Uptake of CO2 by the oceans reduces calcium carbonate saturation state (Ω=[Ca2+] [CO32]Ksp) of seawater. Some areas of the surface ocean have already become undersaturated, which promotes CaCO3 dissolution, with predictions that these areas will substantially expand throughout the century (13). A reduction in Ω is expected to make it more difficult for CaCO3-mineralizing organisms to produce their shells and skeletons, with deleterious impacts on the fitness of those organisms (16). Laboratory-based studies and field observations have shown a diversity in the response of marine calcifying organisms to CO2-manipulated saturation state (5, 7, 8). Some species exhibit a more predictable negative net calcification response to CO2-induced reductions in Ω, while others exhibit relative resilience and even positive net calcification responses (5, 7, 8).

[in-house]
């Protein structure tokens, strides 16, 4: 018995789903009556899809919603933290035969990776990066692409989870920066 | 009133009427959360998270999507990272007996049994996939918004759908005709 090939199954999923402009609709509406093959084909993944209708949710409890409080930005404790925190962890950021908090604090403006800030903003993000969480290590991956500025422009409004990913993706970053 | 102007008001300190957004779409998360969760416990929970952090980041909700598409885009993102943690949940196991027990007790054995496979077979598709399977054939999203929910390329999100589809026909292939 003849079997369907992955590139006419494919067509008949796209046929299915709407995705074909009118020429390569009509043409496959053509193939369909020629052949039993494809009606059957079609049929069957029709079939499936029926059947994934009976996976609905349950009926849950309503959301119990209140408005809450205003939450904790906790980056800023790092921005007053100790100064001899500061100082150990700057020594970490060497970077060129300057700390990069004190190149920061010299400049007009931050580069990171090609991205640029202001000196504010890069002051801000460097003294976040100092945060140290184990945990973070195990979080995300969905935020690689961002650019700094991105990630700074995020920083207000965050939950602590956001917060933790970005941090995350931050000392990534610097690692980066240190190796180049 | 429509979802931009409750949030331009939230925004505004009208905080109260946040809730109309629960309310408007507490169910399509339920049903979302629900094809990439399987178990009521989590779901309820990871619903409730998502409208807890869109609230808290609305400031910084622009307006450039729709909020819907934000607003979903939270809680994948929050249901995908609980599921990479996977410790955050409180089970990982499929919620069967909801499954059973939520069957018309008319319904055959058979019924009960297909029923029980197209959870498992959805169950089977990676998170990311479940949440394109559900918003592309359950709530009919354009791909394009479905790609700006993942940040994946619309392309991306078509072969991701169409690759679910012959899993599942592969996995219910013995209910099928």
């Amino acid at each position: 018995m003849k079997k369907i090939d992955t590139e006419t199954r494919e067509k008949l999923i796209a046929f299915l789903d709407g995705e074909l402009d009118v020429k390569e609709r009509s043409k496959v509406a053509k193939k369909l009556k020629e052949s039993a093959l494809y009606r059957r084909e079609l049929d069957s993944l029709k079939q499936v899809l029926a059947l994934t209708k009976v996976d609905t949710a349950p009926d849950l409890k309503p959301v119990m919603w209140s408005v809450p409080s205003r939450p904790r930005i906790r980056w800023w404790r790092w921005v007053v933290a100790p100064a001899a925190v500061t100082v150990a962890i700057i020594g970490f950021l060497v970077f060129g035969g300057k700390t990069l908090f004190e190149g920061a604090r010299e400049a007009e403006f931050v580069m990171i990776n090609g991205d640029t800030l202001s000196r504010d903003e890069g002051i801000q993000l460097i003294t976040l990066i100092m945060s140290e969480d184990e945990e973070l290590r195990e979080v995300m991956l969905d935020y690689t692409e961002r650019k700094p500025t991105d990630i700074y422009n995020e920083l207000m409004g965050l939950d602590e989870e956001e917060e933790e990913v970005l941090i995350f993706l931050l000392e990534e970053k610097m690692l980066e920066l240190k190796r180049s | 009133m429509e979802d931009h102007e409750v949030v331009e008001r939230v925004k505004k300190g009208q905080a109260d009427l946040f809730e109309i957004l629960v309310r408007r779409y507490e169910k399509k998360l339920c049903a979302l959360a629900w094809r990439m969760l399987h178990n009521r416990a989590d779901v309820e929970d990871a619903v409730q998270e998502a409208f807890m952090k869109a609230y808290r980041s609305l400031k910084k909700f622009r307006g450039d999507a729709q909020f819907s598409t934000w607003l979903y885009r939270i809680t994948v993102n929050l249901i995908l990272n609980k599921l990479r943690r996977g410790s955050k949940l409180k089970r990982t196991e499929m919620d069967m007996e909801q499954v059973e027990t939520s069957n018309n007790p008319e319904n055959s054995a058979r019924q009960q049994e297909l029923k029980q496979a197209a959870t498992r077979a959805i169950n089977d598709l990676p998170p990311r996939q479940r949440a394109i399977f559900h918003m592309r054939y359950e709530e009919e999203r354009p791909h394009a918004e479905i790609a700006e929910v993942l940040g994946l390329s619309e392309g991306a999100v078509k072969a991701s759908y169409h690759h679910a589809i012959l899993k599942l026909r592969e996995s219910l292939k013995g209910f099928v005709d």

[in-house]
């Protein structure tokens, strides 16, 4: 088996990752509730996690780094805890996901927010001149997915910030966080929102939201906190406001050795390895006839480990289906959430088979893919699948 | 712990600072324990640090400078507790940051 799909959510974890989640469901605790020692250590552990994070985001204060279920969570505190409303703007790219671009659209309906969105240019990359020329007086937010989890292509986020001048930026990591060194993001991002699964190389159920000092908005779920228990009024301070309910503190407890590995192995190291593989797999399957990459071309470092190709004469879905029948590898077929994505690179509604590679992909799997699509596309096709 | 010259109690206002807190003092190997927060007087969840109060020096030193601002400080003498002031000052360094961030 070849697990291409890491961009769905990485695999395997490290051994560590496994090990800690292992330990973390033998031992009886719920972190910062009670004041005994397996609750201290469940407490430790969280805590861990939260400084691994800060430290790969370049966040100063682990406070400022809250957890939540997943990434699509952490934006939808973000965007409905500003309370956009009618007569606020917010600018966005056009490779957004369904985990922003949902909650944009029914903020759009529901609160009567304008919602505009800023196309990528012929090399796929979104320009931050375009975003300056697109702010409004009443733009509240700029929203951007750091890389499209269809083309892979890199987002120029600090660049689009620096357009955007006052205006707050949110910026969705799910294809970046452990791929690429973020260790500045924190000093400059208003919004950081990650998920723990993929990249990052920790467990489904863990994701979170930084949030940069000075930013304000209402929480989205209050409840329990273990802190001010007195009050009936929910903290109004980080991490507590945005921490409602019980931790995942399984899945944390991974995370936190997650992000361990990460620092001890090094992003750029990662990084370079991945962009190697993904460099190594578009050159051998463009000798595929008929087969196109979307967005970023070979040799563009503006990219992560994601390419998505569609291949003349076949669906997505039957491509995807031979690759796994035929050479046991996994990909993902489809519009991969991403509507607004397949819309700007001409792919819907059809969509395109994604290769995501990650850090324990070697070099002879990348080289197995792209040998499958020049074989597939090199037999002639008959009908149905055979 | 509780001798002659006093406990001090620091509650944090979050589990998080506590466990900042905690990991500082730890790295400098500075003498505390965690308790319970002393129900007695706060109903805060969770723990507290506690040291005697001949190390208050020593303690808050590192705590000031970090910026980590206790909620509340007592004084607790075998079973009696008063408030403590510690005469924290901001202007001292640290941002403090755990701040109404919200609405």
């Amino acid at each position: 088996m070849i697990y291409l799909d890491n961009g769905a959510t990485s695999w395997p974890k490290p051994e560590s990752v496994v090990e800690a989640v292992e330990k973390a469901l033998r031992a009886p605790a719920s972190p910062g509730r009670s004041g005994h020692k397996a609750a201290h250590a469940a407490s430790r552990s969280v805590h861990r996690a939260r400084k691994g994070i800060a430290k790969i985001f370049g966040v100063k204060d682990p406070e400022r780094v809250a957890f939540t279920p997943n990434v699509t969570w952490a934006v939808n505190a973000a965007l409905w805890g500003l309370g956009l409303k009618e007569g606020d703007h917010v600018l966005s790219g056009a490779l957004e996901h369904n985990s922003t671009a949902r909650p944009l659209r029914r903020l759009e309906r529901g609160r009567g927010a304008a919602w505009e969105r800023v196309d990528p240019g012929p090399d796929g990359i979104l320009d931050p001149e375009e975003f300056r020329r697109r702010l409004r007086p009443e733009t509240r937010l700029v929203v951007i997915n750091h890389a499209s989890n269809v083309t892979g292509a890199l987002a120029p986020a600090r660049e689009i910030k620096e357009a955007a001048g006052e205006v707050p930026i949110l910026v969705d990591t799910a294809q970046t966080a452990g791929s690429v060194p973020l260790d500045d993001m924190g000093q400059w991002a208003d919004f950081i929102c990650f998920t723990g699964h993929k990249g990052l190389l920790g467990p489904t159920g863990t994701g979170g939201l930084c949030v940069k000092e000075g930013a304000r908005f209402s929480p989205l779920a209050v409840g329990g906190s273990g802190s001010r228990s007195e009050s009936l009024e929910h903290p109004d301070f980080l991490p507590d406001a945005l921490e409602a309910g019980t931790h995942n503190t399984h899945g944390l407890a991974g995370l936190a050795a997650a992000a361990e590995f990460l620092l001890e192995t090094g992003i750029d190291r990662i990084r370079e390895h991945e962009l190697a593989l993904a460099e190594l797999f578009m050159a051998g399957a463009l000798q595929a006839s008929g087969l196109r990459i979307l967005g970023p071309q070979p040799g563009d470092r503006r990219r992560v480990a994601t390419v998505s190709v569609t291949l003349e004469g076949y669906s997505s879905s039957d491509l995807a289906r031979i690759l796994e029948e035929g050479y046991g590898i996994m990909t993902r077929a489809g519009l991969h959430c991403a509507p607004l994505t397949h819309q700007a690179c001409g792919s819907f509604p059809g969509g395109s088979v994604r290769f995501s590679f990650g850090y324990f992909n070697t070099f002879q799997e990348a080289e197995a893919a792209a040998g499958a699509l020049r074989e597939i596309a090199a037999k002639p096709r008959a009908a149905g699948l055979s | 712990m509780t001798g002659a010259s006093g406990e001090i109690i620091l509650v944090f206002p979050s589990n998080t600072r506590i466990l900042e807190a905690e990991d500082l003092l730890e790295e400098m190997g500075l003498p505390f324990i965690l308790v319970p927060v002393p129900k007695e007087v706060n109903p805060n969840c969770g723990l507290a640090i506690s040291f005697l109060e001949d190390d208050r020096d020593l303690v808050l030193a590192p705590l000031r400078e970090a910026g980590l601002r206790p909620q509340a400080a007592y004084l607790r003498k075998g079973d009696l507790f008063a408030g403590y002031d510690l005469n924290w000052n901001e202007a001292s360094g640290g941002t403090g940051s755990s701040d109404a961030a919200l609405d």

One of the first experimental studies to characterize the full diversity of responses to CO2-induced ocean acidification (OA), including positive calcification responses, was presented by Ries et al. (5). The underlying reasons for these diverse responses are potentially complex, given the significant biological differences among the taxa studied. However, Ries (9) proposed a relatively parsimonious physicochemical model whereby these diverse net calcification responses could potentially be explained by differences in species’ ability to regulate pH and carbonate ion concentration ([CO32−]) of the fluid from which they form CaCO3 through active removal of protons. This model proposes that an organism with a high proton-pumping capacity may be more resilient—in some cases even faster calcifying—under OA conditions by maintaining (or increasing) [CO32−] at the site of calcification under elevated atmospheric pCO2. Species with lower proton-pumping capacity would exhibit relatively negative responses to OA (parabolic to threshold negative to linearly negative) due to decreasing [CO32−] at the site of calcification with increasing atmospheric pCO2. Other views of biomineralization, for example, highlighted in studies of echinoderms, mollusks, and scleractinian corals (1013), hold that CaCO3 biomineral formation within many species of calcifiers is not only influenced by pH and [CO32−] at the site of calcification but may instead commence intracellularly or in tightly regulated extracellular compartments and be controlled by organic molecules that, for example, induce crystal nucleation, guide crystal growth, and/or modulate the transformation of amorphous calcium carbonate (ACC) precursors into crystalline aragonite or calcite. It should be noted, however, that the two models are not necessarily incompatible, as calcification site chemistry and organic molecules may both influence the formation and distribution of CaCO3 minerals in the shell-building process.